Too much to think about from yesterday! I’ll get back to The Big Idea tomorrow... (and feel free to chime in with more answers!)
Re-watching High and Low this week made something clear to me that I’d never really caught on to before: You can’t create a compelling movie character who wants “money”. High and Low was about a man trying to keep his fortune. But in order to make that problem compelling, Kurosawa had to make it clear that there was something specific he needed to spend his money on. Likewise, if you’re writing a script about someone who wants to get a lot of money, it will only be compelling if it’s for a specific need.
It’s no accident that the most common stand-by in these situations is medical bills. In Glengarry Glen Ross, if Jack Lemmon had stolen the leads just to get “money”, we wouldn’t care if he got caught or not. But he steals the money to pay for his sick daughter’s care, so we want him to succeed. In “Breaking Bad”, Walt starts his meth business to spare his family the crushing burden of his medical bills, and we’re somewhat on his side. It’s only when he beats cancer that that he, and we, are “left without excuses for the evils and abuses,” as Johnny Cash would say.
But wait, you say, why should movies be different from real life? In real life, money, in and of itself, seems to be the motivation for most of our actions. Why excuse greed onscreen by giving it medical justifications? Well, I would say that in this case real life is the illusion and movies are telling the truth.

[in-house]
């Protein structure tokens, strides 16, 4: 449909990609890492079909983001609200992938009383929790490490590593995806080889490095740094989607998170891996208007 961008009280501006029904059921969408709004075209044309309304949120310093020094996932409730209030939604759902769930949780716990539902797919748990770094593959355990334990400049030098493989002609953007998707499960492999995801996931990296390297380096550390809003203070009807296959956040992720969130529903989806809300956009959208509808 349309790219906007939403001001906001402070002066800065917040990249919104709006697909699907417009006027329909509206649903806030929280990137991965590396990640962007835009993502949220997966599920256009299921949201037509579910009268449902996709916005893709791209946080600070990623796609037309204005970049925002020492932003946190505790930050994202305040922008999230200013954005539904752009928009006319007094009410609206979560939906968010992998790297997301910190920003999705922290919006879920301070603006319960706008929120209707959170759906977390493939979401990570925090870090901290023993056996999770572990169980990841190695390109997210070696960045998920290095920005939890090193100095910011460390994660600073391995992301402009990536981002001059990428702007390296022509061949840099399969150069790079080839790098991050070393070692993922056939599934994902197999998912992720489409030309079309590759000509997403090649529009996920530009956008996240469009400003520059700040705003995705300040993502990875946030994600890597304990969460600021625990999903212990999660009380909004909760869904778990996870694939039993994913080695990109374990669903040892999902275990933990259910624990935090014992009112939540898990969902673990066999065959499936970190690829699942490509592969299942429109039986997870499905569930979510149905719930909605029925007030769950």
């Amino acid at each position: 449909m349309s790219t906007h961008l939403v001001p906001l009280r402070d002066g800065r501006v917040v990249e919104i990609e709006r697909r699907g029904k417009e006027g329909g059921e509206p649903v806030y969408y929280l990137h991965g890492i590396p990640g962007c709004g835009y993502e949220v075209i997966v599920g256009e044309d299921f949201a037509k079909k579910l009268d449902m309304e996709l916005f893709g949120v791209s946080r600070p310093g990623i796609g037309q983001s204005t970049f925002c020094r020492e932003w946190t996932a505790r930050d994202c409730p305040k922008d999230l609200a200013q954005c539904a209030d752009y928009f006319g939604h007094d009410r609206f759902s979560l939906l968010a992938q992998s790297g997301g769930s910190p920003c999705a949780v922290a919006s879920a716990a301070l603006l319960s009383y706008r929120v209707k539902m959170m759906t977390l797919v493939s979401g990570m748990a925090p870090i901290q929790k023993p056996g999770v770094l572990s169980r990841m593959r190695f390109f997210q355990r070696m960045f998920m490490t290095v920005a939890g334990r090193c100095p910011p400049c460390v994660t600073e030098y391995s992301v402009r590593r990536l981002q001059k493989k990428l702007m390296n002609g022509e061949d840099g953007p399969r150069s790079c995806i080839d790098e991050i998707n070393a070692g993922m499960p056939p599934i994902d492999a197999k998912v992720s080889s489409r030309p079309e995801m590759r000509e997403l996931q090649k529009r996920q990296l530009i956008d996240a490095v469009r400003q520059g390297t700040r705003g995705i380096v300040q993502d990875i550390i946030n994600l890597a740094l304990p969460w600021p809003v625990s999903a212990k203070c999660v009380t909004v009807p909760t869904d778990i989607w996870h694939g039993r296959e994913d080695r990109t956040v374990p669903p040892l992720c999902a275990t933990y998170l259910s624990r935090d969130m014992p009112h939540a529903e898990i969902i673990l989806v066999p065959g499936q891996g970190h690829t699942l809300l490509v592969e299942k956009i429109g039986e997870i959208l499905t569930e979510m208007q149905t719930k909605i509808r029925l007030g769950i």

In recent years, the white house tried to deal with a health care crisis and a mortgage crisis, but failed at both tasks, because they refused to admit that they were one and the same crisis. They acted as if people were borrowing on their homes out of selfish greed, and they set out to penalize that greed. But greed usually had nothing to do with it. The most common reason for going underwater on a mortgage was unpaid medical bills.
Likewise, the administration assumed that the solution to the medical crisis was to sell more health insurance. But the only way that anyone had been able to afford skyrocketing insurance premiums in the first place was by using their homes as ATMs. Now that the home-price bubble had burst, the insurance model was no longer tenable, but the administration refused to admit that.
This is actually an example of movies doing what they do best: making clear the connections that get obscured in real life. In real America, we fail to see that our economic desperation is largely caused by our medical/insurance industry, but onscreen, screenwriters quickly realize that they have to make that connection clear, because otherwise the story doesn’t make sense. If only we could carry that clarity back over to real life.